John Fonte, writing in American Greatness, sees the crucial question for the American Right as this: What is the nature of its confrontation with modern liberalism? Is it, “a coherent debate between left and right forms of liberalism” to use the words of Yuval Levin? Or is it, a much deeper struggle over the very nature of the American “regime” itself — its principles, values, institutions, mores, culture, education, citizenship, and “way of life”? In other words, are we in an “existential war for the soul of America”, as Victor Davis Hanson says?
I think it’s the latter (and I don’t read Yuval Levin’s writings as denying that the direction of contemporary progressivism is a regime-level challenge to America’s future). Every year, it becomes increasingly clear to me that we are in a deep struggle with liberalism over the nature of the American regime and way of life.
It also becomes increasingly clear that this is how liberals see it. After a year of bitter and at times hysterical “resistance” to the president elected by the American people, and to his conservative policies, I don’t think liberals can deny this, and I doubt they want to.
To agree with Hanson, Fonte argues, is to accept that “some form of disruptive activity (in politics, the academy, the media) against progressive hegemony is necessary.” But it does not mean exclusive reliance on such activity. As Fonte explains:
Historically, no political reform movement of the Left or Right (civil rights, temperance, suffragist, abolitionist, conservative) has ever succeeded without a two pronged “bad cop-good cop” approach, without a radical wing and a mainstream wing working in tandem, at least implicitly, if not explicitly.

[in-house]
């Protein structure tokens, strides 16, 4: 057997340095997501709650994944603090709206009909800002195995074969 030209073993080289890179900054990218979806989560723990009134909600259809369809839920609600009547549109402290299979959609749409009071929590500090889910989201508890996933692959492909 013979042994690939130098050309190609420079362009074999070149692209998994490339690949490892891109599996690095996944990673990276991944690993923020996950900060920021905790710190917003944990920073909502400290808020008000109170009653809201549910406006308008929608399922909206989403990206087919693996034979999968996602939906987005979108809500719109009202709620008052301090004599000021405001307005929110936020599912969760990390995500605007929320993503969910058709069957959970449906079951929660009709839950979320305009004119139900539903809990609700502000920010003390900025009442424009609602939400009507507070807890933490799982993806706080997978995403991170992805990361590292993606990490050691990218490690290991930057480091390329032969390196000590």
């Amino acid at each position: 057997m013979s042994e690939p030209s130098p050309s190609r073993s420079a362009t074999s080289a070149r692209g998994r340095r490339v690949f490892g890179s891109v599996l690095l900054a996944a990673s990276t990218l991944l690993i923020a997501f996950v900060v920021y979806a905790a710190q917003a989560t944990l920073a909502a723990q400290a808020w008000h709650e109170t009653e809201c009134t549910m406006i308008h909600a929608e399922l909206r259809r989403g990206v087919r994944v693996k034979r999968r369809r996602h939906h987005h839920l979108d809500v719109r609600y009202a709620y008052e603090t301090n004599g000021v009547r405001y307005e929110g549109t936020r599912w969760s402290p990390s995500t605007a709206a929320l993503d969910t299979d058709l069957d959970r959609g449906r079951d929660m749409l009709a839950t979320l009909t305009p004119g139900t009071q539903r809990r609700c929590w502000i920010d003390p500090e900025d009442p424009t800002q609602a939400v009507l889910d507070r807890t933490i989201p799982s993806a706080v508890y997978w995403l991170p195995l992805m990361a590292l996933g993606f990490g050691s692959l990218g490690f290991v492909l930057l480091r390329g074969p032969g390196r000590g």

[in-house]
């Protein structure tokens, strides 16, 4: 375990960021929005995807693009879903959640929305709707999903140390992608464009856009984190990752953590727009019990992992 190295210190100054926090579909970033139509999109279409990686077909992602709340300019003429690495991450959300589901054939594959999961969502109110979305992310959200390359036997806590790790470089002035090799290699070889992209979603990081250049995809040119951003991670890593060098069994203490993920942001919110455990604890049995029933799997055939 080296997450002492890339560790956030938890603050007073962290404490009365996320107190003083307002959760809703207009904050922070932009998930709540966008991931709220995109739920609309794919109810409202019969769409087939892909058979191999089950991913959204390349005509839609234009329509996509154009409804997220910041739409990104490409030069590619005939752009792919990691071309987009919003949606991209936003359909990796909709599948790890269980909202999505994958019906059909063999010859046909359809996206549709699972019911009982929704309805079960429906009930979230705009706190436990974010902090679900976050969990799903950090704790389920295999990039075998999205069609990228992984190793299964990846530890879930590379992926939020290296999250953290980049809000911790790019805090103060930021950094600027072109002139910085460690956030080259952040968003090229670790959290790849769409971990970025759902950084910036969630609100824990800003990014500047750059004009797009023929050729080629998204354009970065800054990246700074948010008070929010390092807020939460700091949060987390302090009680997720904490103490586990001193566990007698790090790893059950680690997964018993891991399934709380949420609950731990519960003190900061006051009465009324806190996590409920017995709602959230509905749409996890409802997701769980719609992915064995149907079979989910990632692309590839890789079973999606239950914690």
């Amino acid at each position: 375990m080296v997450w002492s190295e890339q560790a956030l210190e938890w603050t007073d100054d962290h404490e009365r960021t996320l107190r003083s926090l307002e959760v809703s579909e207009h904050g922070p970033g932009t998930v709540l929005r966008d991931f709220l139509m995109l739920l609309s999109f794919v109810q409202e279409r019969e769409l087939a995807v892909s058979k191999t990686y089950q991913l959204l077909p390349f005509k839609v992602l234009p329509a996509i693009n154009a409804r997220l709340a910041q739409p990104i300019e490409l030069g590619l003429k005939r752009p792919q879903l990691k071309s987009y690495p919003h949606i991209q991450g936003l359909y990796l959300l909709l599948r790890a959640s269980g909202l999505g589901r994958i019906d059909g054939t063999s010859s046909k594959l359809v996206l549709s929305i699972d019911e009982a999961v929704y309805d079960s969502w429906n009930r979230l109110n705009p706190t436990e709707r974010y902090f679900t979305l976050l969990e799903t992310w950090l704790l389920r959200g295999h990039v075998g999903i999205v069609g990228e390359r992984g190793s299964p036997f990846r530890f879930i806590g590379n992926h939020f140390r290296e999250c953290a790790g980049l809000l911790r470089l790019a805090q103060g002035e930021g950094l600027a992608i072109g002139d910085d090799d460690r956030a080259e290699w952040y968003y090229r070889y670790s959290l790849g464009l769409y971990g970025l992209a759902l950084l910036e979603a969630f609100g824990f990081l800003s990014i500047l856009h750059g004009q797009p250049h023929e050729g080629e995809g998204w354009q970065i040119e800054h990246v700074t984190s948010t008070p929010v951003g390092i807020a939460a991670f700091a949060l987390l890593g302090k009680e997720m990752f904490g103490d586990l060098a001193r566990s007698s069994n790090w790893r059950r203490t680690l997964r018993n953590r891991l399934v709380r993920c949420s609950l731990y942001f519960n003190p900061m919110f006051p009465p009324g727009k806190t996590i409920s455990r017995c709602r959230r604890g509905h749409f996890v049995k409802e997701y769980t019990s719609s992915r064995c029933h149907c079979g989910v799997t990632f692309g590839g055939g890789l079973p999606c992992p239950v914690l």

The American Revolution itself is a classic example. Without the radicalism of Tom Paine and Samuel Adams the moderation of George Washington and John Adams would not likely have succeeded.
It’s difficult to be a “good cop” when faced with opponents engaged in an all-out, well-coordinated, deeply cynical attempt to nullify the 2016 Presidential election. In these circumstances, Fonte suggests that it won’t do to:
[R]emain aloof, cultivate one’s own garden of the little platoons in quietist, and often, ironic fashion; talk mostly of civility and temperament; write carefully tailored “moral equivalence” essays faulting both Trump and his critics in equal measure on issues of the day, such as the NFL national anthem or historical statues controversies. . . .
And it certainly won’t do to “work like some center-right commentators with liberals to form a new political alignment, a ‘New Center.’”
Instead, we should:
[G]o on the offensive against the progressive left and renew the fighting faith of the founders of modern conservatism and their spiritual heirs: Frank Meyer; Willmoore Kendall; Jim Burnham; Bill Buckley in the first decades of National Review; Harry Jaffa and his students; and Publius Decius Mus.
But does this entail a full embrace of Trumpism? Hanson thinks so. He states:
Warts and all, the Trump presidency on all fronts is all that now stands in the way of what was started in 2009” [Obama’s “fundamental transformation of the United States of America”].
Either Trump will restore economic growth, national security, the melting pot, legality, and individual liberty or he will fail and we will go the way of Europe. For now, there is no one else in the opposition standing in the way of radical progressivism.
Fonte seems to agree.
I don’t. The fact of the deep struggle over the very nature of the American “regime” — its principles, values, institutions, mores, culture, education, citizenship, and “way of life” — reinforces for me the primacy of our principles, values, institutions, mores, culture, etc. Like all other personages and policies, President Trump must be measured against these core components of our way of life, and his efficacy in defending them.
UPDATE: I have modified this post to present what I think is a more accurate statement of Yuval Levin’s position than that which appeared in the original version of my post.